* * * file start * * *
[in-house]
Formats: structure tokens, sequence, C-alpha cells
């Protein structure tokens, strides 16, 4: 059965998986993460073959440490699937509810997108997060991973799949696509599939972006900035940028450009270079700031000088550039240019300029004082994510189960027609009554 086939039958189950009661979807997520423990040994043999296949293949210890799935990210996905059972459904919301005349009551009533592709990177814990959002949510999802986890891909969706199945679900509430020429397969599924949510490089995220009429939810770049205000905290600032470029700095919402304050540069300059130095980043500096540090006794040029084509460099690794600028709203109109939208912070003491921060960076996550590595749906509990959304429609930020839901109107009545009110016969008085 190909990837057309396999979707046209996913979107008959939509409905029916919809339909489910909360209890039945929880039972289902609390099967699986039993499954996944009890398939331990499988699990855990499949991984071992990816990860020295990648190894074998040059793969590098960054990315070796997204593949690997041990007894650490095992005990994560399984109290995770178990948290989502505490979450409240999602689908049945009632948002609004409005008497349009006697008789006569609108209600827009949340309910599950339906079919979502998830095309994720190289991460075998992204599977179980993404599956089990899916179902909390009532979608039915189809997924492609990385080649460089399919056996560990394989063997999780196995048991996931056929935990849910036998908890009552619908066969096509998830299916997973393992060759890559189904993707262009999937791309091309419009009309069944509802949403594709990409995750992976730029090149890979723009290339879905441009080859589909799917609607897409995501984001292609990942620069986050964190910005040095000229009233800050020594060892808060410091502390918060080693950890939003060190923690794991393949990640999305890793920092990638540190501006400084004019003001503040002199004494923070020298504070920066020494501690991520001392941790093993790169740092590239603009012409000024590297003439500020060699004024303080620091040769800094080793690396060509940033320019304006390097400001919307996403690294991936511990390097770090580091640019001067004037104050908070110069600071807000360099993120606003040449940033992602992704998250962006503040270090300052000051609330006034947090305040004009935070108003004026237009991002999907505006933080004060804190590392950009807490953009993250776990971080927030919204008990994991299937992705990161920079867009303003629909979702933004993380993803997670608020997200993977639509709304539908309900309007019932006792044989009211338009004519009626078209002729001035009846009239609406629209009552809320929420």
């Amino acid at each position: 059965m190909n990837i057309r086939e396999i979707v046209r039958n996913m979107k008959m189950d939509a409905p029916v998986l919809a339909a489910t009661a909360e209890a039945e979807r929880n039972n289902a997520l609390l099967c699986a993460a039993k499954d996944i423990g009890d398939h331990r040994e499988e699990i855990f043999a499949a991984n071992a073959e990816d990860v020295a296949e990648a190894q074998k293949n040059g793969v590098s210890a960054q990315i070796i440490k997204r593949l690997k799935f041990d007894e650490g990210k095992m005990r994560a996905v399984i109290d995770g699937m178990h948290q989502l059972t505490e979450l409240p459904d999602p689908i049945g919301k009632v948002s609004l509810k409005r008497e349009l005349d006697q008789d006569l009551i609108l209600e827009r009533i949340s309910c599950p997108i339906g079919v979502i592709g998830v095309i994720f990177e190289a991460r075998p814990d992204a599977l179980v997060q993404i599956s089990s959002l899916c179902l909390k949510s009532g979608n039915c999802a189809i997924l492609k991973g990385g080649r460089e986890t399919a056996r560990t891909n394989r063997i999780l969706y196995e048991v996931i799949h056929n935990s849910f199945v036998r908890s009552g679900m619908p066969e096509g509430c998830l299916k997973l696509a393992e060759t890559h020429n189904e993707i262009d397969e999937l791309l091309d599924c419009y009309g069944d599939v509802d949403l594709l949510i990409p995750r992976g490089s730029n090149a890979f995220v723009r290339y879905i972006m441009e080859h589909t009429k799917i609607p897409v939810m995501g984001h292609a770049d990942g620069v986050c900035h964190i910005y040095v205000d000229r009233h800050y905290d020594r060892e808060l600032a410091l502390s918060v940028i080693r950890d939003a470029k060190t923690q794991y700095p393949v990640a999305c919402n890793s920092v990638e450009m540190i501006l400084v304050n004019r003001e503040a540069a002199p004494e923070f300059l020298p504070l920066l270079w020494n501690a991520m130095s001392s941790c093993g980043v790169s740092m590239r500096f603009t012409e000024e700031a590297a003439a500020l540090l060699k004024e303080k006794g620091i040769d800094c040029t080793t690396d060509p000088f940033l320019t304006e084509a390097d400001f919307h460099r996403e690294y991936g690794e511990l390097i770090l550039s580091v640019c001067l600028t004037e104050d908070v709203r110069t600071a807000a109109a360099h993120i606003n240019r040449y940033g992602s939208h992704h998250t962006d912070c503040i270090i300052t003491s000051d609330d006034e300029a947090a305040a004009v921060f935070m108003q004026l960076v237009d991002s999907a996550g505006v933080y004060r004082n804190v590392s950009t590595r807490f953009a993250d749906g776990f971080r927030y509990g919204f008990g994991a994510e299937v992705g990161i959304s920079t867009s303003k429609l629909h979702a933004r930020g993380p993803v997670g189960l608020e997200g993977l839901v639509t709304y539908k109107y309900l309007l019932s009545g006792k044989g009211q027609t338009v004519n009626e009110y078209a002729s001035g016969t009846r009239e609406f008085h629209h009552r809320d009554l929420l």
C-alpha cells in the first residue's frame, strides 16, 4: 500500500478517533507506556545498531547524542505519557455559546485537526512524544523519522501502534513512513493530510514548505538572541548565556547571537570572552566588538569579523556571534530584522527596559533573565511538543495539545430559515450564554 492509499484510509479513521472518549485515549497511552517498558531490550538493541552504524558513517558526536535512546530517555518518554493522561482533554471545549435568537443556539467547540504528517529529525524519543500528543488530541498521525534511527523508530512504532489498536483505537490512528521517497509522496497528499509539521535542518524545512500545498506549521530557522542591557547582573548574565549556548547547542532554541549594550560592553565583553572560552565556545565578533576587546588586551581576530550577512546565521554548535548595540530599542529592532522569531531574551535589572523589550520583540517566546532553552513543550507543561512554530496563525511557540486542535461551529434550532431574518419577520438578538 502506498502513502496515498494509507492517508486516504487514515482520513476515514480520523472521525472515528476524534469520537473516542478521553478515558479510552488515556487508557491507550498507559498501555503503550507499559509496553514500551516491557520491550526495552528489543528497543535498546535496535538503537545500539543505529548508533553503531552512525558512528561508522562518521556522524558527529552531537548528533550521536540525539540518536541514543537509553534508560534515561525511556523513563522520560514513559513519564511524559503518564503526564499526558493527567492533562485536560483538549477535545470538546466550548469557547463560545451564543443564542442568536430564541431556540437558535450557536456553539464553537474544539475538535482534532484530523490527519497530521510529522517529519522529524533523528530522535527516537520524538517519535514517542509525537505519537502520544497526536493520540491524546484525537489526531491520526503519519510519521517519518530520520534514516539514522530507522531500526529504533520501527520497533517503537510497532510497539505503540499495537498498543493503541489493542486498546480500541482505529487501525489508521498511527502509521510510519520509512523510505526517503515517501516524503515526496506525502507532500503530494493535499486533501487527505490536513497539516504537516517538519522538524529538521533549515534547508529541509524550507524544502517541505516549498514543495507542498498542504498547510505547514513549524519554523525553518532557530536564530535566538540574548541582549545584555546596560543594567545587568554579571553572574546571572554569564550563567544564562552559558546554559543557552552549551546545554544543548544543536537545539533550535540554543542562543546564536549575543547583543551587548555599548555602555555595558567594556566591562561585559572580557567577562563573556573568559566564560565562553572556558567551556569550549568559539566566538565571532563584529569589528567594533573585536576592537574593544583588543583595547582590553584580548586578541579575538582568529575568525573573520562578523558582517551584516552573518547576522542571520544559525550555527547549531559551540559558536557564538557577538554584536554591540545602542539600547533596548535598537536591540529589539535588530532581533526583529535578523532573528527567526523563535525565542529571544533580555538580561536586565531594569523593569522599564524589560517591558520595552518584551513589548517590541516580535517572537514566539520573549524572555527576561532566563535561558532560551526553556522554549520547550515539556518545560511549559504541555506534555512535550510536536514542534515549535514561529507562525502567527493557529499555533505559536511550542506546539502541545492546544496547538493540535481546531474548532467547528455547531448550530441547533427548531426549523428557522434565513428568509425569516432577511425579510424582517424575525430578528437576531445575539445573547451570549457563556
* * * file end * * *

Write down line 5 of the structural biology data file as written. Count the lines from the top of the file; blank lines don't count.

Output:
C-alpha cells in the first residue's frame, strides 16, 4: 500500500478517533507506556545498531547524542505519557455559546485537526512524544523519522501502534513512513493530510514548505538572541548565556547571537570572552566588538569579523556571534530584522527596559533573565511538543495539545430559515450564554 492509499484510509479513521472518549485515549497511552517498558531490550538493541552504524558513517558526536535512546530517555518518554493522561482533554471545549435568537443556539467547540504528517529529525524519543500528543488530541498521525534511527523508530512504532489498536483505537490512528521517497509522496497528499509539521535542518524545512500545498506549521530557522542591557547582573548574565549556548547547542532554541549594550560592553565583553572560552565556545565578533576587546588586551581576530550577512546565521554548535548595540530599542529592532522569531531574551535589572523589550520583540517566546532553552513543550507543561512554530496563525511557540486542535461551529434550532431574518419577520438578538 502506498502513502496515498494509507492517508486516504487514515482520513476515514480520523472521525472515528476524534469520537473516542478521553478515558479510552488515556487508557491507550498507559498501555503503550507499559509496553514500551516491557520491550526495552528489543528497543535498546535496535538503537545500539543505529548508533553503531552512525558512528561508522562518521556522524558527529552531537548528533550521536540525539540518536541514543537509553534508560534515561525511556523513563522520560514513559513519564511524559503518564503526564499526558493527567492533562485536560483538549477535545470538546466550548469557547463560545451564543443564542442568536430564541431556540437558535450557536456553539464553537474544539475538535482534532484530523490527519497530521510529522517529519522529524533523528530522535527516537520524538517519535514517542509525537505519537502520544497526536493520540491524546484525537489526531491520526503519519510519521517519518530520520534514516539514522530507522531500526529504533520501527520497533517503537510497532510497539505503540499495537498498543493503541489493542486498546480500541482505529487501525489508521498511527502509521510510519520509512523510505526517503515517501516524503515526496506525502507532500503530494493535499486533501487527505490536513497539516504537516517538519522538524529538521533549515534547508529541509524550507524544502517541505516549498514543495507542498498542504498547510505547514513549524519554523525553518532557530536564530535566538540574548541582549545584555546596560543594567545587568554579571553572574546571572554569564550563567544564562552559558546554559543557552552549551546545554544543548544543536537545539533550535540554543542562543546564536549575543547583543551587548555599548555602555555595558567594556566591562561585559572580557567577562563573556573568559566564560565562553572556558567551556569550549568559539566566538565571532563584529569589528567594533573585536576592537574593544583588543583595547582590553584580548586578541579575538582568529575568525573573520562578523558582517551584516552573518547576522542571520544559525550555527547549531559551540559558536557564538557577538554584536554591540545602542539600547533596548535598537536591540529589539535588530532581533526583529535578523532573528527567526523563535525565542529571544533580555538580561536586565531594569523593569522599564524589560517591558520595552518584551513589548517590541516580535517572537514566539520573549524572555527576561532566563535561558532560551526553556522554549520547550515539556518545560511549559504541555506534555512535550510536536514542534515549535514561529507562525502567527493557529499555533505559536511550542506546539502541545492546544496547538493540535481546531474548532467547528455547531448550530441547533427548531426549523428557522434565513428568509425569516432577511425579510424582517424575525430578528437576531445575539445573547451570549457563556